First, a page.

India’s dilemma in reaching the desired evel of combat-quality calls for urgent action. A few questions survive ~ How to go forward”? Import? Indigenisation? Going it alone? Joint venture? Technology transfer? In my opinion, there still are “forward routes” for a positive result. First, the Indian Air Force must play a bigger role; a strong, visible, proactive role in research, design, development, test and flight of each and every fighter prototype. It must be involved from the drawing board to flying missions/test flight. Second, IAF has to abjure its benign “good boy” role, operating from the sidelines with only a “qualitative requirement” (QR) and sit as a helpless consumer, depending on the monopoly manufacturer/producer of high-tech and high-stake war-fighting assets by HAL. This seller (HAL) and buyer (IAF) or the producer-consumer mentality has to go. IAF has to be both producer and consumer so far as fighter aircraft is concerned.

Henceforth, IAF must have a dedicated Directorate at Delhi’s Air Headquarters or in Bangalore as a fighter division. It must be headed by a serving (and proven ace pilot) Air Vice Marshal or Air Marshal. He must, in coordination with the human resources and perspective planning branch, chalk out a detailed “actionable deployment plan” of IAF personnel to be with HAL or any other designated fighter manufacturing enterprise for at least five to seven years compulsorily, before being considered for career progression. Pilots, navigators, engineers, technicians, maintenance personnel, all will have to contribute and work shoulder-to-shoulder with HAL and DRDO. It cannot be left to a single department or branch of the Government to bear the responsibility for the success or failure of indigenous fighter development programme.

There is no harm learning from a sister department like the Indian Navy which was fortunate to have some visionary Admirals, during its formative phase. They understood the need of an indigenous fighting ship design, development and building programme. Little wonder the Navy has done well in surface ship-building, especially pertaining to fast attack craft, landing and supply ship, corvette, frigate, destroyer. However, submarine and aircraft carriers are still some way away, sincere attempts and robust political backing notwithstanding.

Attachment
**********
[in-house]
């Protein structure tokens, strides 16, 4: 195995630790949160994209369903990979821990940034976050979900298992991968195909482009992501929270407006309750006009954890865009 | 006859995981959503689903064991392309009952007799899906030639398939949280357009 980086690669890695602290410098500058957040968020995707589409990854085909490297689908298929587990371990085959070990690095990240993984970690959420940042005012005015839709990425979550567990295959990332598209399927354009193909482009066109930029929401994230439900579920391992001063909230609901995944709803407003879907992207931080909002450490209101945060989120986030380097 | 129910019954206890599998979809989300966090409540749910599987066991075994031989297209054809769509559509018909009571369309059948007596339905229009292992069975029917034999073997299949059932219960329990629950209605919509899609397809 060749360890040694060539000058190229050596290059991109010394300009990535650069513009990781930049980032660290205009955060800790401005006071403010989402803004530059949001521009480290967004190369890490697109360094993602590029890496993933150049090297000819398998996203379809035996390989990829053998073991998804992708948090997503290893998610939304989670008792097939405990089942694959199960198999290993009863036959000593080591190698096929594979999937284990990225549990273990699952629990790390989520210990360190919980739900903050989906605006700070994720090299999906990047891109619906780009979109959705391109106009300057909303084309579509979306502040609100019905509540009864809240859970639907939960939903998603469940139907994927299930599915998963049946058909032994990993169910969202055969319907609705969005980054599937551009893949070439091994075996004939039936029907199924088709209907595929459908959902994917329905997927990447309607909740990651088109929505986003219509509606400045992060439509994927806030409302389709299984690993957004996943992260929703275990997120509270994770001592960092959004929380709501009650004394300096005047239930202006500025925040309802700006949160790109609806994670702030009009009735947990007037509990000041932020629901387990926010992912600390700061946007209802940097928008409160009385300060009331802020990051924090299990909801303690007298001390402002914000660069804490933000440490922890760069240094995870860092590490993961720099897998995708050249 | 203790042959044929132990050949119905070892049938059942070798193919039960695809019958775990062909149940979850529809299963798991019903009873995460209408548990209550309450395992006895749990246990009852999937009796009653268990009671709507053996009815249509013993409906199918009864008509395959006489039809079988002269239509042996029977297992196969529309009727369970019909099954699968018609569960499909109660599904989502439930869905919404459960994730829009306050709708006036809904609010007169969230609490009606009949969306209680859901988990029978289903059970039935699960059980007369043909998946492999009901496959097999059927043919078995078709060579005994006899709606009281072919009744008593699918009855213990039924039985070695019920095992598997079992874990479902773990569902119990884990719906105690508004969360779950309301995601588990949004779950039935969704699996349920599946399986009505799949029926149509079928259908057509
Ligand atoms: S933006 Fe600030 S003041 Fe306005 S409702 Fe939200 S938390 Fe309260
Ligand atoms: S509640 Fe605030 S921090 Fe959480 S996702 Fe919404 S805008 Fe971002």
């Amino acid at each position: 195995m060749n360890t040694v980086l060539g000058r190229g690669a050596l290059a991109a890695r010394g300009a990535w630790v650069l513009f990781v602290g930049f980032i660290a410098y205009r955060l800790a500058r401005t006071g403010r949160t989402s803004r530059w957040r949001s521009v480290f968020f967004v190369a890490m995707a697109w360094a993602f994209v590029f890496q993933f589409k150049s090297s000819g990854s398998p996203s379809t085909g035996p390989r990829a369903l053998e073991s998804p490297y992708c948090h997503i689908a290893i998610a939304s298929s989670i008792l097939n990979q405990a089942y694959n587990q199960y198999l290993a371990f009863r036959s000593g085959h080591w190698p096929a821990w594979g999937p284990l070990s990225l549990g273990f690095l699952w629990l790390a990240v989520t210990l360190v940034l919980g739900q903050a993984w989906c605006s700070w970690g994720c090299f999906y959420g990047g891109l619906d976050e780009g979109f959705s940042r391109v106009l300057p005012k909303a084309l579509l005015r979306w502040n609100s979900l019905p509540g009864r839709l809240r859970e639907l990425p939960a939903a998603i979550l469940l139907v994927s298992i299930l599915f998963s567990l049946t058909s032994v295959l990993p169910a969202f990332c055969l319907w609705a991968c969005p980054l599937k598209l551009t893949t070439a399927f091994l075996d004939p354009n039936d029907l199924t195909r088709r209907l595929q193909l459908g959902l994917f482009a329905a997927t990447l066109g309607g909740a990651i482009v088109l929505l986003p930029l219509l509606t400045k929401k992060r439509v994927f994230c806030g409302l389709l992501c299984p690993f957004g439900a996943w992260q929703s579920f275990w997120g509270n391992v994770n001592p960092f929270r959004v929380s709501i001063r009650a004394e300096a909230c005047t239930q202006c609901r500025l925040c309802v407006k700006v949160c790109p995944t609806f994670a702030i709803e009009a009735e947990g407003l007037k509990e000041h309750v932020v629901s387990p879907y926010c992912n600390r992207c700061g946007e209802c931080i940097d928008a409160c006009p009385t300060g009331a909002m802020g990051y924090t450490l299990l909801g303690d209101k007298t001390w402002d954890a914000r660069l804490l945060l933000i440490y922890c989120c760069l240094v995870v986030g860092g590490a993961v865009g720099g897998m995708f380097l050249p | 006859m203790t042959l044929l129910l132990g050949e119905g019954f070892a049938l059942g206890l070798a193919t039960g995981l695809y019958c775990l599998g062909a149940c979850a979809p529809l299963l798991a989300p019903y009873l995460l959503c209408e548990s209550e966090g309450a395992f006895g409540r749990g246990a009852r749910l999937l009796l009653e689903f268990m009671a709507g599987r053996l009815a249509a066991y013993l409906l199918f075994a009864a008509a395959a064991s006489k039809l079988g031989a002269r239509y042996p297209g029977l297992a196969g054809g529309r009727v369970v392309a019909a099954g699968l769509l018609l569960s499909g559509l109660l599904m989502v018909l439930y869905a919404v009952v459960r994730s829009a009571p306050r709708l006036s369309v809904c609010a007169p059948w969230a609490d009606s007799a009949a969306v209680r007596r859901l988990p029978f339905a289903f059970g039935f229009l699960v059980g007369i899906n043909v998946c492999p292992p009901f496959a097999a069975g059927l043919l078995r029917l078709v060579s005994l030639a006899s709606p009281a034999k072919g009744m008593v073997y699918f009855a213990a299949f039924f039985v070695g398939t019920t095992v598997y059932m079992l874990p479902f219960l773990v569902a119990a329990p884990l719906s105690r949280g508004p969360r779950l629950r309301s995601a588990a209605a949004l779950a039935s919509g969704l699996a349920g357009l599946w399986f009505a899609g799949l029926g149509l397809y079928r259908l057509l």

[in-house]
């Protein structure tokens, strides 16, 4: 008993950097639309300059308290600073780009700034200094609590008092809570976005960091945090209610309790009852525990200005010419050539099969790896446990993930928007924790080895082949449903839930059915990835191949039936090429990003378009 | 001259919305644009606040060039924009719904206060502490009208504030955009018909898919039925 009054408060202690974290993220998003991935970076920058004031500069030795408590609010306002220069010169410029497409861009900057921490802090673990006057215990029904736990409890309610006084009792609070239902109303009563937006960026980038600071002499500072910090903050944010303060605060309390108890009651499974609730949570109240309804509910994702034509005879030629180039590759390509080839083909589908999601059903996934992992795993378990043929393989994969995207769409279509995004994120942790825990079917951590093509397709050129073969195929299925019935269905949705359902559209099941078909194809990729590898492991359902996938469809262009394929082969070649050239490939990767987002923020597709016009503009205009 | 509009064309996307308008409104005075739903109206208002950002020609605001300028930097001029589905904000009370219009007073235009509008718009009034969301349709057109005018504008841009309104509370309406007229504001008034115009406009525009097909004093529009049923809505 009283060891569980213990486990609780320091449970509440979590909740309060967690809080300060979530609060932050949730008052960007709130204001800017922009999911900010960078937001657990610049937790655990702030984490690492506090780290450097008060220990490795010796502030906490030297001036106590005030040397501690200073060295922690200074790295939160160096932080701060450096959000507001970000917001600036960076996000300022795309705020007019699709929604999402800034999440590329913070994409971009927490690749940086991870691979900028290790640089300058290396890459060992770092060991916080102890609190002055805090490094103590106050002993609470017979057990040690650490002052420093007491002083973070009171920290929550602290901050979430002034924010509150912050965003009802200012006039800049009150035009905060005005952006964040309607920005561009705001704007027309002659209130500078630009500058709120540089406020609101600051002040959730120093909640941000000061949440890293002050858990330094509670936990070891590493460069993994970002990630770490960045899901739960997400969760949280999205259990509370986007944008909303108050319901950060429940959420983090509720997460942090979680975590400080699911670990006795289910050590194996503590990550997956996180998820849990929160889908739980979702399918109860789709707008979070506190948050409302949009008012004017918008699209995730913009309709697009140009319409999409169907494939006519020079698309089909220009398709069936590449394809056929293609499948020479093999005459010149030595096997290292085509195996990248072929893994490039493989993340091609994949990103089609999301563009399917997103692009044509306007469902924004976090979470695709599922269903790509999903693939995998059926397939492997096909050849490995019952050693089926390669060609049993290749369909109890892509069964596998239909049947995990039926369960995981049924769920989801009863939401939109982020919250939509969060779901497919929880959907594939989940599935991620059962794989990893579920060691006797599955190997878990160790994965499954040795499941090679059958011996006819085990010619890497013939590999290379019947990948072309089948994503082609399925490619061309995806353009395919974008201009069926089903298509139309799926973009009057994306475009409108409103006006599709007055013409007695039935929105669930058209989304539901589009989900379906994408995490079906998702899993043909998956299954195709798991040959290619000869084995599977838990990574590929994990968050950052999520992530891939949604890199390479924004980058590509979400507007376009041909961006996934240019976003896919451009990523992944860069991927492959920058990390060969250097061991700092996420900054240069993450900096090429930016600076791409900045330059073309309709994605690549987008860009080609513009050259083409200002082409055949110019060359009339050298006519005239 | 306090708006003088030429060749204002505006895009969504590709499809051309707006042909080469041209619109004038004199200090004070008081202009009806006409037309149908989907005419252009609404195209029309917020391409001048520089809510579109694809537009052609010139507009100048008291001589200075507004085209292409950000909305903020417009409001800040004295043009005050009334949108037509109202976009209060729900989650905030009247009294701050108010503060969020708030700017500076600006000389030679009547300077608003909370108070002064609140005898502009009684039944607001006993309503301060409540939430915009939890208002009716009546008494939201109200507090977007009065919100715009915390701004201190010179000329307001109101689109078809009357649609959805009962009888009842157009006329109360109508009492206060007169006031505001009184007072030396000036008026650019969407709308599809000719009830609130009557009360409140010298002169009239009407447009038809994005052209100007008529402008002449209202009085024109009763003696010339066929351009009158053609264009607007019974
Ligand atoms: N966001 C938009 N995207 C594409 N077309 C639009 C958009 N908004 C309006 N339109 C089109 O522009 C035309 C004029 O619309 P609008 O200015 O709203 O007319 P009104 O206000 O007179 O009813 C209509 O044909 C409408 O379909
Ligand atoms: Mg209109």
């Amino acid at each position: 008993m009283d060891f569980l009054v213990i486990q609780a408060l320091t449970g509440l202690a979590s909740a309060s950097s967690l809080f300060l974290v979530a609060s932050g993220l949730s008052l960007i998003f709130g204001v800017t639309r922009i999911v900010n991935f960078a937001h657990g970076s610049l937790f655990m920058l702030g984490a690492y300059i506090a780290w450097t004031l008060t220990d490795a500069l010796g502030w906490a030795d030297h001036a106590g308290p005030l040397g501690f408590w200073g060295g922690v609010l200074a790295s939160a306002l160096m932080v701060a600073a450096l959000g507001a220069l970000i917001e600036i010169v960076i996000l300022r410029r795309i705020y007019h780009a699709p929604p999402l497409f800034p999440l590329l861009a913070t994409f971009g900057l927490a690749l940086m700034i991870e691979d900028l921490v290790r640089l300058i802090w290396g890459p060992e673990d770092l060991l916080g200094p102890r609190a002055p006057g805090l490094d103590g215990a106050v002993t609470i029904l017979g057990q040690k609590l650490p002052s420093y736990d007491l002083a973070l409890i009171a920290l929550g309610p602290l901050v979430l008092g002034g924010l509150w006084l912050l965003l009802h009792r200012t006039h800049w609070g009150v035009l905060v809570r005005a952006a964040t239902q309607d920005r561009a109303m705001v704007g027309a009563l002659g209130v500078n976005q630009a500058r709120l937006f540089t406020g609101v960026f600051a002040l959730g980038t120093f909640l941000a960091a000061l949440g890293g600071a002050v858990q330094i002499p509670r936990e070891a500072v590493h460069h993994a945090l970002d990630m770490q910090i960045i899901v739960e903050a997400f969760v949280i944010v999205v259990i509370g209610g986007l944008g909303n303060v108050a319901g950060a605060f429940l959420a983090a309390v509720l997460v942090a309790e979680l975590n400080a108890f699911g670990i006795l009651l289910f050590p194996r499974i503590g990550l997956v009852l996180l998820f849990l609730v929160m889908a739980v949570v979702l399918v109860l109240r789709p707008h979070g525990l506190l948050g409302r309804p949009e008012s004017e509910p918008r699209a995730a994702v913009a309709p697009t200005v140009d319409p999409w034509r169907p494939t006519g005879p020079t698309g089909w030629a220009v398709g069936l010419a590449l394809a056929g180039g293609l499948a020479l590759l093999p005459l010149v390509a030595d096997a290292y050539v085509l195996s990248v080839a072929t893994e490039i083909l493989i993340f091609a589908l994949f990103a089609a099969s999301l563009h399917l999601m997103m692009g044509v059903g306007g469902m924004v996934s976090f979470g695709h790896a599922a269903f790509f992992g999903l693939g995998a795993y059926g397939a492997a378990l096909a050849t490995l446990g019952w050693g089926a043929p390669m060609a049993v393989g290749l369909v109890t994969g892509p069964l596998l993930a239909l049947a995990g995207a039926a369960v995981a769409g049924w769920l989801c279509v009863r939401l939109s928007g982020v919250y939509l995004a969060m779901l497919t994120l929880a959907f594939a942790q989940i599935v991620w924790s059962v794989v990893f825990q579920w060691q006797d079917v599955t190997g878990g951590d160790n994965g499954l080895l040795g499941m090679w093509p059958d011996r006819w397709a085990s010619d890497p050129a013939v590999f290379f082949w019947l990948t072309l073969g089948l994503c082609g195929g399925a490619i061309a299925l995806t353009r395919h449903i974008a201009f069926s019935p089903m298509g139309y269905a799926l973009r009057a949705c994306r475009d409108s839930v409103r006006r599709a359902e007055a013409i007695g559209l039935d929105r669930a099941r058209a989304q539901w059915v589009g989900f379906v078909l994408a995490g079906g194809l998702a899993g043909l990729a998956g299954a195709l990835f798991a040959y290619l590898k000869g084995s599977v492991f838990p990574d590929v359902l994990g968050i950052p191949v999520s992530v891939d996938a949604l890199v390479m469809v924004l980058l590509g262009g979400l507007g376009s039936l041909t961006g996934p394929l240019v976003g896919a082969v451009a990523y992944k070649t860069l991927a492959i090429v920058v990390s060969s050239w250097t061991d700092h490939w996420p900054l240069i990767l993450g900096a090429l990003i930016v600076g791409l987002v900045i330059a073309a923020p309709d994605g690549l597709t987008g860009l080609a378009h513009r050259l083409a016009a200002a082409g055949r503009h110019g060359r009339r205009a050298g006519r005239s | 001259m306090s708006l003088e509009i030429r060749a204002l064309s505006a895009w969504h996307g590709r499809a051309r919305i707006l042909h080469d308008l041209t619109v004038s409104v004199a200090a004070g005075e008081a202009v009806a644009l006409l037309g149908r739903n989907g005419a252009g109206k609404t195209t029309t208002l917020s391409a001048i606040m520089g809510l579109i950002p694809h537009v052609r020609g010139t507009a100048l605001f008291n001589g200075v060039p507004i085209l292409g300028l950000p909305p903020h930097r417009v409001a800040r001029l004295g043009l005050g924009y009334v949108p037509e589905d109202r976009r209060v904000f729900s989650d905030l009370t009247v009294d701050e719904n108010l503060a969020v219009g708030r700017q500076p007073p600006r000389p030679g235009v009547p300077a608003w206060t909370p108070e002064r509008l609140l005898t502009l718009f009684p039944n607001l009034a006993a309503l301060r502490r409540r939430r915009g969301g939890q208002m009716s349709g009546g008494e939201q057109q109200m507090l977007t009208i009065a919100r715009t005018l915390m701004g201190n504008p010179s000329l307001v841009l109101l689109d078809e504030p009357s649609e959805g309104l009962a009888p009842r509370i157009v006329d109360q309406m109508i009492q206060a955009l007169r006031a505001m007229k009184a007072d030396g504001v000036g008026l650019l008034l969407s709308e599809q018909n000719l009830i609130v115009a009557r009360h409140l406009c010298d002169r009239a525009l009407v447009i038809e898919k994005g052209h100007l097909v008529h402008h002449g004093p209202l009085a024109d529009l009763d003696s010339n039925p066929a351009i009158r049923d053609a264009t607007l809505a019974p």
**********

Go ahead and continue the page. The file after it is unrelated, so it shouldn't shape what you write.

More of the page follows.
It, therefore, becomes axiomatic that HAL ought to be headed by either a serving three star Air Marshal fighter pilot or a serving (at least one star) aeronautical engineer par excellence. All the naval war ship building facilities in Mumbai (Mazagon Dock); Kolkata (GRSE); Vishakhapatnam (Hindustan Shipyard); Cochin are headed by naval officers (although retired). They are normally given a five-year tenure, even after retirement. That gives a semblance of continuity and steadfastness. In the past, HAL was headed by serving three-star officers like Air Marshal P.C. Lal (the victorious chief of 1971 Indo-Pak war); Air Marshal L.M. Katre both of whom were not only ace fighter pilots, but went on to become four-star Chief of Air Staff. Then there was another HAL chief, an ace pilot, Air Marshal M.S.D. Woollen.

Hence, it is time to restructure and effect redeployment for development. The time is short and the road long. Imports cannot stop overnight just as indigenous production cannot happen readily with a magic wand. Nevertheless, imports will harm indigenisation in the long run. In any given situation, one contract/deal, from out of four foreign bidders, is bound to create havoc as no rejected foreign bidder will take things lying down. One would love to be enlightened as to which foreigner would like to see India self sufficient in food, fire power, factory production, fuel and finance? Are we living in make-believe, or real, world?